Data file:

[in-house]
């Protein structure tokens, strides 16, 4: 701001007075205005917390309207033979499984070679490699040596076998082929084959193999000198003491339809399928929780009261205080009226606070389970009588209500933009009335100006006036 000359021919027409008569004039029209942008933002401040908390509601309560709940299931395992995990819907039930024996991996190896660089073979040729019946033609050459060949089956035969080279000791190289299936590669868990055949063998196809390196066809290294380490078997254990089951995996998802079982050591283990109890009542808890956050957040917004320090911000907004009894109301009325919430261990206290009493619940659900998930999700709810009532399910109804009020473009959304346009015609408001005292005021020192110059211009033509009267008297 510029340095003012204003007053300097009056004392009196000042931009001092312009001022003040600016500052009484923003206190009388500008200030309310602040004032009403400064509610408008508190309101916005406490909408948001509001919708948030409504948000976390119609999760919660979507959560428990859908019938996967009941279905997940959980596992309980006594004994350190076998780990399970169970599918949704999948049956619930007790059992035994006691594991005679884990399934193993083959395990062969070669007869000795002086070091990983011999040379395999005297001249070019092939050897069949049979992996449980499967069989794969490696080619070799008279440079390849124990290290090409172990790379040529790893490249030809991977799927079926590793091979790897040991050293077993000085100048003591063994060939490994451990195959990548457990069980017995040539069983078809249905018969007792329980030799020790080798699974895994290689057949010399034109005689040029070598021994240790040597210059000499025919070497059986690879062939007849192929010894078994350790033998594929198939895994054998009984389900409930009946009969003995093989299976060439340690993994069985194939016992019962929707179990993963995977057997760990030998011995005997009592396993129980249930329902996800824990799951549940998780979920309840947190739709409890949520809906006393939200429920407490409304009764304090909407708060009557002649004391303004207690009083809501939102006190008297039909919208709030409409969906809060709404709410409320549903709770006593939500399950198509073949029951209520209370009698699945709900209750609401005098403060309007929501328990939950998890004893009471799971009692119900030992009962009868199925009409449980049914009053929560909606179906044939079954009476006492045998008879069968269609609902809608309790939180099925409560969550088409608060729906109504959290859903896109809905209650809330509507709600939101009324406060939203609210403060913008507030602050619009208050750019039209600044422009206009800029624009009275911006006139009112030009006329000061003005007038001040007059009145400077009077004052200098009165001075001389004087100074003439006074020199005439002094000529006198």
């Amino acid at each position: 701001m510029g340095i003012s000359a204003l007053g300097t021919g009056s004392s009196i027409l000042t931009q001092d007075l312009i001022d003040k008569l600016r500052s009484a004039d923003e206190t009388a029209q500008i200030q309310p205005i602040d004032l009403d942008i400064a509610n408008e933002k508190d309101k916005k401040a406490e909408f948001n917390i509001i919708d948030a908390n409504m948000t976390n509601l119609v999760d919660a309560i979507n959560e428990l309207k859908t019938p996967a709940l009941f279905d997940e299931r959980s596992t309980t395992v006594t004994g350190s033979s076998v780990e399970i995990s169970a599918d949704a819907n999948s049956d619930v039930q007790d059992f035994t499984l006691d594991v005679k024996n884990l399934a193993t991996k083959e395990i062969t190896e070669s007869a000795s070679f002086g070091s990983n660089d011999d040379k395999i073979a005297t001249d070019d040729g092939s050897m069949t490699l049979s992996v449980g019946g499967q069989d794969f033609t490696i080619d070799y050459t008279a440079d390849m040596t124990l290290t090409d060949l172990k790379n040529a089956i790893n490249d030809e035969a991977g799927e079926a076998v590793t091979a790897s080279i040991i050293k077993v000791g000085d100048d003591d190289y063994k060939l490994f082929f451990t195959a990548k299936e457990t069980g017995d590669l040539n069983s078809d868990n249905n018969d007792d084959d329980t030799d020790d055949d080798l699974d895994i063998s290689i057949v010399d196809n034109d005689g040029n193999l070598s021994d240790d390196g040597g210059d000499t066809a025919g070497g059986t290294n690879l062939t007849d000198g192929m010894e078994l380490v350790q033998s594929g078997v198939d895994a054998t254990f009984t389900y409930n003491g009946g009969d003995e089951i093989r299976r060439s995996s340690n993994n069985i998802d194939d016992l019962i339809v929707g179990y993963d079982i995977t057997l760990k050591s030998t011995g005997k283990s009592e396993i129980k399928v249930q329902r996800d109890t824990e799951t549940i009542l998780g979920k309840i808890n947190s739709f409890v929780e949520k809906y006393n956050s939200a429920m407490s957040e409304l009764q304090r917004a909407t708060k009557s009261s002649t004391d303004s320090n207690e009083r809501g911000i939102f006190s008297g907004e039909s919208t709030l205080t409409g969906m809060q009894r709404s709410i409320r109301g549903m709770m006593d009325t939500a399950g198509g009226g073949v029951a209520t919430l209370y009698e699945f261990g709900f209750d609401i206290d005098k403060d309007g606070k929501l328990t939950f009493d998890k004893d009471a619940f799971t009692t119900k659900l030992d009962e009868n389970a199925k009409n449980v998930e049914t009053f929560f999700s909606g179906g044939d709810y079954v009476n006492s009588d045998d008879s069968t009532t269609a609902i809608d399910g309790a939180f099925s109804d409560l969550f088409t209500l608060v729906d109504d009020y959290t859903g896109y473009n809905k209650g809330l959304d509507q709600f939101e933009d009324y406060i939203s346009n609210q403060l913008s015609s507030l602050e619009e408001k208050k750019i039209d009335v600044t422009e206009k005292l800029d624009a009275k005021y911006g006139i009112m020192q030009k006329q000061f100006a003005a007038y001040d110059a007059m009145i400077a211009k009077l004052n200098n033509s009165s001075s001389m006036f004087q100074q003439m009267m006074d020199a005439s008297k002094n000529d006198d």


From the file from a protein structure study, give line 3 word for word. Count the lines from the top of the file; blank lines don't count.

């Amino acid at each position: 701001m510029g340095i003012s000359a204003l007053g300097t021919g009056s004392s009196i027409l000042t931009q001092d007075l312009i001022d003040k008569l600016r500052s009484a004039d923003e206190t009388a029209q500008i200030q309310p205005i602040d004032l009403d942008i400064a509610n408008e933002k508190d309101k916005k401040a406490e909408f948001n917390i509001i919708d948030a908390n409504m948000t976390n509601l119609v999760d919660a309560i979507n959560e428990l309207k859908t019938p996967a709940l009941f279905d997940e299931r959980s596992t309980t395992v006594t004994g350190s033979s076998v780990e399970i995990s169970a599918d949704a819907n999948s049956d619930v039930q007790d059992f035994t499984l006691d594991v005679k024996n884990l399934a193993t991996k083959e395990i062969t190896e070669s007869a000795s070679f002086g070091s990983n660089d011999d040379k395999i073979a005297t001249d070019d040729g092939s050897m069949t490699l049979s992996v449980g019946g499967q069989d794969f033609t490696i080619d070799y050459t008279a440079d390849m040596t124990l290290t090409d060949l172990k790379n040529a089956i790893n490249d030809e035969a991977g799927e079926a076998v590793t091979a790897s080279i040991i050293k077993v000791g000085d100048d003591d190289y063994k060939l490994f082929f451990t195959a990548k299936e457990t069980g017995d590669l040539n069983s078809d868990n249905n018969d007792d084959d329980t030799d020790d055949d080798l699974d895994i063998s290689i057949v010399d196809n034109d005689g040029n193999l070598s021994d240790d390196g040597g210059d000499t066809a025919g070497g059986t290294n690879l062939t007849d000198g192929m010894e078994l380490v350790q033998s594929g078997v198939d895994a054998t254990f009984t389900y409930n003491g009946g009969d003995e089951i093989r299976r060439s995996s340690n993994n069985i998802d194939d016992l019962i339809v929707g179990y993963d079982i995977t057997l760990k050591s030998t011995g005997k283990s009592e396993i129980k399928v249930q329902r996800d109890t824990e799951t549940i009542l998780g979920k309840i808890n947190s739709f409890v929780e949520k809906y006393n956050s939200a429920m407490s957040e409304l009764q304090r917004a909407t708060k009557s009261s002649t004391d303004s320090n207690e009083r809501g911000i939102f006190s008297g907004e039909s919208t709030l205080t409409g969906m809060q009894r709404s709410i409320r109301g549903m709770m006593d009325t939500a399950g198509g009226g073949v029951a209520t919430l209370y009698e699945f261990g709900f209750d609401i206290d005098k403060d309007g606070k929501l328990t939950f009493d998890k004893d009471a619940f799971t009692t119900k659900l030992d009962e009868n389970a199925k009409n449980v998930e049914t009053f929560f999700s909606g179906g044939d709810y079954v009476n006492s009588d045998d008879s069968t009532t269609a609902i809608d399910g309790a939180f099925s109804d409560l969550f088409t209500l608060v729906d109504d009020y959290t859903g896109y473009n809905k209650g809330l959304d509507q709600f939101e933009d009324y406060i939203s346009n609210q403060l913008s015609s507030l602050e619009e408001k208050k750019i039209d009335v600044t422009e206009k005292l800029d624009a009275k005021y911006g006139i009112m020192q030009k006329q000061f100006a003005a007038y001040d110059a007059m009145i400077a211009k009077l004052n200098n033509s009165s001075s001389m006036f004087q100074q003439m009267m006074d020199a005439s008297k002094n000529d006198d």